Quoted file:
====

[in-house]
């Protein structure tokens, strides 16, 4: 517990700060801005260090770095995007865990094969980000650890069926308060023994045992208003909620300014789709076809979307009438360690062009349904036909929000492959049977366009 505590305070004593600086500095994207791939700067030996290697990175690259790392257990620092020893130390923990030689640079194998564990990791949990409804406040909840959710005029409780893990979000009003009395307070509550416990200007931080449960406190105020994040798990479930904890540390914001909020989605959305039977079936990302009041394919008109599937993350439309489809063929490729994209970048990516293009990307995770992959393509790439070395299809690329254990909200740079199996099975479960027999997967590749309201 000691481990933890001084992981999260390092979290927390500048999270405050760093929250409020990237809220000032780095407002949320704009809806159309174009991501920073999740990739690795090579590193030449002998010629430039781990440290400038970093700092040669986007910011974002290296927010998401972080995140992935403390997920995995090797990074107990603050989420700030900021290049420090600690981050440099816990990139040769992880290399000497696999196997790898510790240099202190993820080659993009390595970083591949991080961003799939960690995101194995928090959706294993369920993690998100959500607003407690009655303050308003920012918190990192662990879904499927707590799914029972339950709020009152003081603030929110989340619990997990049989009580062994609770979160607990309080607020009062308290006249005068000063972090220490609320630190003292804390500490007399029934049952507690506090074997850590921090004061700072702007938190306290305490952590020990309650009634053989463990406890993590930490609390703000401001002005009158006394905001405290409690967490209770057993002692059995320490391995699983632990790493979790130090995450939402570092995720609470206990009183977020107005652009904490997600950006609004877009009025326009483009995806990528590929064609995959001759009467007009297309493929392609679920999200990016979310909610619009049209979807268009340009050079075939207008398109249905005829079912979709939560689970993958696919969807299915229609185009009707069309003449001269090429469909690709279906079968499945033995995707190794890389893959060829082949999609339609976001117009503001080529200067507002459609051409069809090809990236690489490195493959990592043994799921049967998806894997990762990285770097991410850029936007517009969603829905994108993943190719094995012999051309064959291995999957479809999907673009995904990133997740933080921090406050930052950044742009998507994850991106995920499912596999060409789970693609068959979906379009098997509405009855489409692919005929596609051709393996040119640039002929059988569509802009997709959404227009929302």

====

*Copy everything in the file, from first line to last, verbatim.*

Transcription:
[in-house]
């Protein structure tokens, strides 16, 4: 517990700060801005260090770095995007865990094969980000650890069926308060023994045992208003909620300014789709076809979307009438360690062009349904036909929000492959049977366009 505590305070004593600086500095994207791939700067030996290697990175690259790392257990620092020893130390923990030689640079194998564990990791949990409804406040909840959710005029409780893990979000009003009395307070509550416990200007931080449960406190105020994040798990479930904890540390914001909020989605959305039977079936990302009041394919008109599937993350439309489809063929490729994209970048990516293009990307995770992959393509790439070395299809690329254990909200740079199996099975479960027999997967590749309201 000691481990933890001084992981999260390092979290927390500048999270405050760093929250409020990237809220000032780095407002949320704009809806159309174009991501920073999740990739690795090579590193030449002998010629430039781990440290400038970093700092040669986007910011974002290296927010998401972080995140992935403390997920995995090797990074107990603050989420700030900021290049420090600690981050440099816990990139040769992880290399000497696999196997790898510790240099202190993820080659993009390595970083591949991080961003799939960690995101194995928090959706294993369920993690998100959500607003407690009655303050308003920012918190990192662990879904499927707590799914029972339950709020009152003081603030929110989340619990997990049989009580062994609770979160607990309080607020009062308290006249005068000063972090220490609320630190003292804390500490007399029934049952507690506090074997850590921090004061700072702007938190306290305490952590020990309650009634053989463990406890993590930490609390703000401001002005009158006394905001405290409690967490209770057993002692059995320490391995699983632990790493979790130090995450939402570092995720609470206990009183977020107005652009904490997600950006609004877009009025326009483009995806990528590929064609995959001759009467007009297309493929392609679920999200990016979310909610619009049209979807268009340009050079075939207008398109249905005829079912979709939560689970993958696919969807299915229609185009009707069309003449001269090429469909690709279906079968499945033995995707190794890389893959060829082949999609339609976001117009503001080529200067507002459609051409069809090809990236690489490195493959990592043994799921049967998806894997990762990285770097991410850029936007517009969603829905994108993943190719094995012999051309064959291995999957479809999907673009995904990133997740933080921090406050930052950044742009998507994850991106995920499912596999060409789970693609068959979906379009098997509405009855489409692919005929596609051709393996040119640039002929059988569509802009997709959404227009929302």